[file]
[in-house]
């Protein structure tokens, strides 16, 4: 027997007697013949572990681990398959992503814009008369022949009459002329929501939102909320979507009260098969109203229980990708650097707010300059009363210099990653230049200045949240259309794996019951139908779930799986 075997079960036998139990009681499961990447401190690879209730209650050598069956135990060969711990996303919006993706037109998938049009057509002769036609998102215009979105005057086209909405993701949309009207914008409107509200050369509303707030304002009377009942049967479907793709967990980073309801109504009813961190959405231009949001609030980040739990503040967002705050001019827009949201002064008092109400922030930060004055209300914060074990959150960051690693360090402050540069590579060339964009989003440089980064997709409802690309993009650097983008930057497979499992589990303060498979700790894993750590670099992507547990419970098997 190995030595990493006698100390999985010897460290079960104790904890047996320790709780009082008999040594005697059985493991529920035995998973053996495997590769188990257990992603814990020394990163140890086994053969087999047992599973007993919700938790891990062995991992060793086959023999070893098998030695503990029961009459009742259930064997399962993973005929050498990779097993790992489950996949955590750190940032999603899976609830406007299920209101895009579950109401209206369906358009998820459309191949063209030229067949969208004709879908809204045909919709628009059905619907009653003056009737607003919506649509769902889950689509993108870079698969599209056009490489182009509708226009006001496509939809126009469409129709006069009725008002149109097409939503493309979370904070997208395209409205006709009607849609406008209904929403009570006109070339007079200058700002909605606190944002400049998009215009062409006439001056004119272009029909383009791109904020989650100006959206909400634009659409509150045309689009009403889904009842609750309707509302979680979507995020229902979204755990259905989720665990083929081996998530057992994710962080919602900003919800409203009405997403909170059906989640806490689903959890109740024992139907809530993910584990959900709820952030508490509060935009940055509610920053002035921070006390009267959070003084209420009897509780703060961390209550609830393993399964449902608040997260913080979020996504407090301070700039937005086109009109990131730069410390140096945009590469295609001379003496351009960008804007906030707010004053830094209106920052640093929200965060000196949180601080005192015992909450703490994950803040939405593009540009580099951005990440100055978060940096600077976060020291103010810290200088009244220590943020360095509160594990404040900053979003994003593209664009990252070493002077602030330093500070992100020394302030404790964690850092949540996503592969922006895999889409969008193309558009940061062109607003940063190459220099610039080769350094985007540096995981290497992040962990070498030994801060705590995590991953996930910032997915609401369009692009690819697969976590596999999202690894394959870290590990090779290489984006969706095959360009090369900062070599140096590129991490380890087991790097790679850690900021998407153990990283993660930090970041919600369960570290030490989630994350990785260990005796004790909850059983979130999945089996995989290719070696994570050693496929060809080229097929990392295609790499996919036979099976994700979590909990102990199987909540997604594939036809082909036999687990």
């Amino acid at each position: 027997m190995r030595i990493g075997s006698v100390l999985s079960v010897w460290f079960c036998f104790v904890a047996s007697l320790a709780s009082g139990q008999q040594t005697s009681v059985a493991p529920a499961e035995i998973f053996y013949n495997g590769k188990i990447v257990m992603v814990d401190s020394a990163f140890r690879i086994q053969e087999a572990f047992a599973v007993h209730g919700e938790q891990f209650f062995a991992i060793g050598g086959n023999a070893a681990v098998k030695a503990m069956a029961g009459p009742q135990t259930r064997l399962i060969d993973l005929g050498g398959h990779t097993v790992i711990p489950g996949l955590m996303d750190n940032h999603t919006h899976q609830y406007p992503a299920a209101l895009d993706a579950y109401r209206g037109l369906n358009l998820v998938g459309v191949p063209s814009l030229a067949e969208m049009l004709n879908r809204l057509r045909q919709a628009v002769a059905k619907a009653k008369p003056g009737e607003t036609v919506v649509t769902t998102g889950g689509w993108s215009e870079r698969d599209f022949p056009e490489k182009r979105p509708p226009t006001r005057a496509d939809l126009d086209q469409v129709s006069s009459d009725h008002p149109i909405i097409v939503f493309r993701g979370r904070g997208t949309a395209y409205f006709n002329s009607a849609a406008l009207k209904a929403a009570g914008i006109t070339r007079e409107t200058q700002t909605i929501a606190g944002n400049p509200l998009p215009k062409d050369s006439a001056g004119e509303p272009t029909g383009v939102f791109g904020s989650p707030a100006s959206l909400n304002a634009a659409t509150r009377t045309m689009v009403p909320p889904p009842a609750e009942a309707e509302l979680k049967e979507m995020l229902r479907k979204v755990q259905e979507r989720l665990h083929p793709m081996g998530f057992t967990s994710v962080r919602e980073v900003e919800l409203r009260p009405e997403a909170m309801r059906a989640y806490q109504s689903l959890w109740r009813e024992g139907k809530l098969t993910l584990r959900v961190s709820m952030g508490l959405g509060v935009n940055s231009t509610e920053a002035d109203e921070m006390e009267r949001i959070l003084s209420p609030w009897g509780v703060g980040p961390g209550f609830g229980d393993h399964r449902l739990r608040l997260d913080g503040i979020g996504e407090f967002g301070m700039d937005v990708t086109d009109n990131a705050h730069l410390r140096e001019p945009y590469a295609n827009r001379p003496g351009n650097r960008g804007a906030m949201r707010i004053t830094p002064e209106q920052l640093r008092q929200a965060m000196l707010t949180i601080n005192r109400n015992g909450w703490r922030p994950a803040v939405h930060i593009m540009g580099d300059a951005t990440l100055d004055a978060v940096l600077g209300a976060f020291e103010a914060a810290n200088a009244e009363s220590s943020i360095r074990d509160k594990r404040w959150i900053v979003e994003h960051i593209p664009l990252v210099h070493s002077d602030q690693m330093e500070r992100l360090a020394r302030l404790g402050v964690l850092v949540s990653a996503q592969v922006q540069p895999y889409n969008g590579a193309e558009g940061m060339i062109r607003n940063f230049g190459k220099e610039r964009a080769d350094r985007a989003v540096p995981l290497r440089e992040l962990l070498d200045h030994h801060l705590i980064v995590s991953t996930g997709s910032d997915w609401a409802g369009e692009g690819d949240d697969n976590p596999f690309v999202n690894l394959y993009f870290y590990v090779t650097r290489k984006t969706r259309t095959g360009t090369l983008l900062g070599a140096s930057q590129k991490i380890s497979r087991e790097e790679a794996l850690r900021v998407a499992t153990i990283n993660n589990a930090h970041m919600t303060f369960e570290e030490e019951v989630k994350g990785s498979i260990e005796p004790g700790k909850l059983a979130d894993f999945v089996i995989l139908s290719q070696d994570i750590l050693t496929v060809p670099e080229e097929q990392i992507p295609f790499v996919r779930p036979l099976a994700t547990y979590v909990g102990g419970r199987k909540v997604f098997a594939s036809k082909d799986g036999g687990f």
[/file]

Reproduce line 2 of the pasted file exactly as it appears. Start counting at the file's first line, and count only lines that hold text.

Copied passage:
């Protein structure tokens, strides 16, 4: 027997007697013949572990681990398959992503814009008369022949009459002329929501939102909320979507009260098969109203229980990708650097707010300059009363210099990653230049200045949240259309794996019951139908779930799986 075997079960036998139990009681499961990447401190690879209730209650050598069956135990060969711990996303919006993706037109998938049009057509002769036609998102215009979105005057086209909405993701949309009207914008409107509200050369509303707030304002009377009942049967479907793709967990980073309801109504009813961190959405231009949001609030980040739990503040967002705050001019827009949201002064008092109400922030930060004055209300914060074990959150960051690693360090402050540069590579060339964009989003440089980064997709409802690309993009650097983008930057497979499992589990303060498979700790894993750590670099992507547990419970098997 190995030595990493006698100390999985010897460290079960104790904890047996320790709780009082008999040594005697059985493991529920035995998973053996495997590769188990257990992603814990020394990163140890086994053969087999047992599973007993919700938790891990062995991992060793086959023999070893098998030695503990029961009459009742259930064997399962993973005929050498990779097993790992489950996949955590750190940032999603899976609830406007299920209101895009579950109401209206369906358009998820459309191949063209030229067949969208004709879908809204045909919709628009059905619907009653003056009737607003919506649509769902889950689509993108870079698969599209056009490489182009509708226009006001496509939809126009469409129709006069009725008002149109097409939503493309979370904070997208395209409205006709009607849609406008209904929403009570006109070339007079200058700002909605606190944002400049998009215009062409006439001056004119272009029909383009791109904020989650100006959206909400634009659409509150045309689009009403889904009842609750309707509302979680979507995020229902979204755990259905989720665990083929081996998530057992994710962080919602900003919800409203009405997403909170059906989640806490689903959890109740024992139907809530993910584990959900709820952030508490509060935009940055509610920053002035921070006390009267959070003084209420009897509780703060961390209550609830393993399964449902608040997260913080979020996504407090301070700039937005086109009109990131730069410390140096945009590469295609001379003496351009960008804007906030707010004053830094209106920052640093929200965060000196949180601080005192015992909450703490994950803040939405593009540009580099951005990440100055978060940096600077976060020291103010810290200088009244220590943020360095509160594990404040900053979003994003593209664009990252070493002077602030330093500070992100020394302030404790964690850092949540996503592969922006895999889409969008193309558009940061062109607003940063190459220099610039080769350094985007540096995981290497992040962990070498030994801060705590995590991953996930910032997915609401369009692009690819697969976590596999999202690894394959870290590990090779290489984006969706095959360009090369900062070599140096590129991490380890087991790097790679850690900021998407153990990283993660930090970041919600369960570290030490989630994350990785260990005796004790909850059983979130999945089996995989290719070696994570050693496929060809080229097929990392295609790499996919036979099976994700979590909990102990199987909540997604594939036809082909036999687990």